When they finished, it occurred to me I hadn’t given them good instructions.

“Did you pair them up?”

“What’s ‘pair’?”

“Here’s a new game for you: It’s called Sort the Shoes. Put each shoe with the shoe it matches.”

“Ugh. Do we really have to?”

Yes. Yes, you really do.

They are still playing that “game” right now. May the game of “Shoe Pile” forever rest in peace.

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Reading Comprehension

For weeks, Lily’s teacher has been pushing for me to ask Lily more reading comprehension questions. The teacher claims that while Lily is able to read very fluently for her age, Lily needs work on her reading comprehension. She claims that when she tested Lily’s reading, Lily bombed the reading comprehension questions.

I’ve been confused about this for a while because whenever I ask Lily questions about what we read, she’s able to retell most of the story. Maybe I am asking the wrong questions?

Needless to say, I was curious as to what an official kindergarten reading comprehension question would be. Today was the first time Lily brought home official reading comprehension questions from school, and I’m even more baffled by reading comprehension than ever before. The questions were almost unanswerable for me, a 34 year old English major who went on to get an MA in journalism. I should be able to answer kindergarten reading comprehension questions without much thought, right?

In an effort not to break copyright laws, I will rephrase the book right here for you. Don’t worry, it’s shorter than everything I’ve already written.

    He Walks

He walks to the bus.
He walks to the train.
He walks to the boat.
He walks to the plane.
He walks to the school.
He walks to the store.
He walks home.

It was accompanied by illustrations of a boy walking all of these places.

If you were to ask me what this book was about, I’d say it was about a boy who walked a bunch of places and you’d probably agree that I had grasped the concept of the book, right? I mean, there was no plot to remember. There were no important details. It was just a boy walking places.

But here are the reading comprehension questions for this book:
1) What happened at the beginning?
2) What happened in the middle?
3) What happened at the end?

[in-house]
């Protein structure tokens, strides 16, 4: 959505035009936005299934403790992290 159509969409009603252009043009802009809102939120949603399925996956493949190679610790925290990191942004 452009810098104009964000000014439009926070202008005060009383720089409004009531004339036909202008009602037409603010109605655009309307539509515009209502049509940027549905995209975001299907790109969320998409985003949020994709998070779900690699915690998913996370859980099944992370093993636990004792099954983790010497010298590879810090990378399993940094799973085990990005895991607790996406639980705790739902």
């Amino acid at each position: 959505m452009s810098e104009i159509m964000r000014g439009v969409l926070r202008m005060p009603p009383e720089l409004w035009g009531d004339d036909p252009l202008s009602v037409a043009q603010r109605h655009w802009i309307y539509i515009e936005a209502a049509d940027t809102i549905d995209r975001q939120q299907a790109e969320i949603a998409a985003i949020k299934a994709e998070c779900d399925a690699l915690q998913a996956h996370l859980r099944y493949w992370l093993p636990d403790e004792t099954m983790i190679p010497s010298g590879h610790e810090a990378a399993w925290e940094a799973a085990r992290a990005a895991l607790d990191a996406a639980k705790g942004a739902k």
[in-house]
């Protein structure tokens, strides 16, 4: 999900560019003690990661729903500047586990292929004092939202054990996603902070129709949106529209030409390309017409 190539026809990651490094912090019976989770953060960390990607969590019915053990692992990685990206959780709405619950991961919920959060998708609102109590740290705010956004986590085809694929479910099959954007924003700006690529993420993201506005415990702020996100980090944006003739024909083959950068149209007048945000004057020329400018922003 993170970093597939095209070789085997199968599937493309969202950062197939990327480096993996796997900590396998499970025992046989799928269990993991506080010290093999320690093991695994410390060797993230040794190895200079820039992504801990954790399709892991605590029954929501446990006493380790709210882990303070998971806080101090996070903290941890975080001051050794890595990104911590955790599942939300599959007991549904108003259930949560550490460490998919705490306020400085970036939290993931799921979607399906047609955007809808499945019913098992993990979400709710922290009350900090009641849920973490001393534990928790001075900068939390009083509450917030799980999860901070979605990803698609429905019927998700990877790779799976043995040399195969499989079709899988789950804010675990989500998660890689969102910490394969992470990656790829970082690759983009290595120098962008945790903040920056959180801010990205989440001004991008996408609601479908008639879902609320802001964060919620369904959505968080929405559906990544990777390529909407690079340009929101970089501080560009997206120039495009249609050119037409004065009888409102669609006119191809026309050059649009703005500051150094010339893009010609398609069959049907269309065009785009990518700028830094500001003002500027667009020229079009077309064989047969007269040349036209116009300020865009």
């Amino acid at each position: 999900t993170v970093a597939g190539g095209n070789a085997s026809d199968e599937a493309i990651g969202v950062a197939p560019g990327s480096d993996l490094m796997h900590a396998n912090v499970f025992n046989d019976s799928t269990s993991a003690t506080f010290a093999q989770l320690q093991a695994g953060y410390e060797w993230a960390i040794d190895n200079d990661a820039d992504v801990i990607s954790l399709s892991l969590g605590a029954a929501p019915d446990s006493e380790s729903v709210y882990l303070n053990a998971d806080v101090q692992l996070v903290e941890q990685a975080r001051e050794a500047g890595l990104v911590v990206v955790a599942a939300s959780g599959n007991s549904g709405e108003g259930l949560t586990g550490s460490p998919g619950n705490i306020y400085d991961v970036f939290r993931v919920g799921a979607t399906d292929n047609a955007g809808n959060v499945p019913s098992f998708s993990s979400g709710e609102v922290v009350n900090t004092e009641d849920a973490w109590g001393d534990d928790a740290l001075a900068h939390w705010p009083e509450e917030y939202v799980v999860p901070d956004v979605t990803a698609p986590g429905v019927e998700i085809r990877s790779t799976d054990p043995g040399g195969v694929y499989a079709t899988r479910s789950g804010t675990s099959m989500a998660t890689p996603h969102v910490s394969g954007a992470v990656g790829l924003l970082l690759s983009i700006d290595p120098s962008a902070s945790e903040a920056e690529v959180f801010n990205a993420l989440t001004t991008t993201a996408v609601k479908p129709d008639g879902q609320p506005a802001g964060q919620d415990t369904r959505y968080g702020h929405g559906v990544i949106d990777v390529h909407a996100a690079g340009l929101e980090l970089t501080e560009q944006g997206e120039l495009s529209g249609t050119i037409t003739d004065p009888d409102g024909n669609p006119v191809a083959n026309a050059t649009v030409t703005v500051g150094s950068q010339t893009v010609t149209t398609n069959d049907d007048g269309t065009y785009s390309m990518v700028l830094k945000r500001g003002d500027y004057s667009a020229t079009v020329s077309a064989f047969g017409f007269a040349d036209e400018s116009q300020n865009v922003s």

Apparently it’s CRUCIAL to remember the order of the places this guy walked? Was she supposed to memorize the list in order? I honestly couldn’t remember the order myself. He walked some places, none interesting.

Lily told me one place he walked for each question and I hope that was good enough, but was she just supposed to rewrite the entire book? Is it really important to remember that he went to the train before he went to the boat if nothing happened either place?

Then comes the most baffling reading comprehension question of the bunch.

4) Where did this story take place? (setting)

Where did this story take place?! The boy was in a different location in every single picture. No permanent location is indicated in the text. He’s going from place to place. Is this a trick question? I don’t understand!

Lily and I thought about this question for a long time and I honestly don’t know what the correct answer is. We eventually decided the answer was “He was walking outside.” It took all my effort not to end that sentence with a question mark (I was supposed to write down what she said.).

If this was the sort of sample Lily was given for her reading comprehension screening at school, no wonder she bombed the thing.

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Build-A-Bear Pony Hanukkah Conundrum

Hanukkah falls ridiculously early this year. It starts the night before Thanksgiving. So, two days before most people even start their holiday shopping, I’m supposed to be completely done with mine. There’s no Black Friday for Jews’ Hanukkah this year– although I suppose you could shop for the remaining 5 days, I prefer to be more prepared than that. I like to have all my gifts wrapped, labeled and ready to go on the first night of Hanukkah.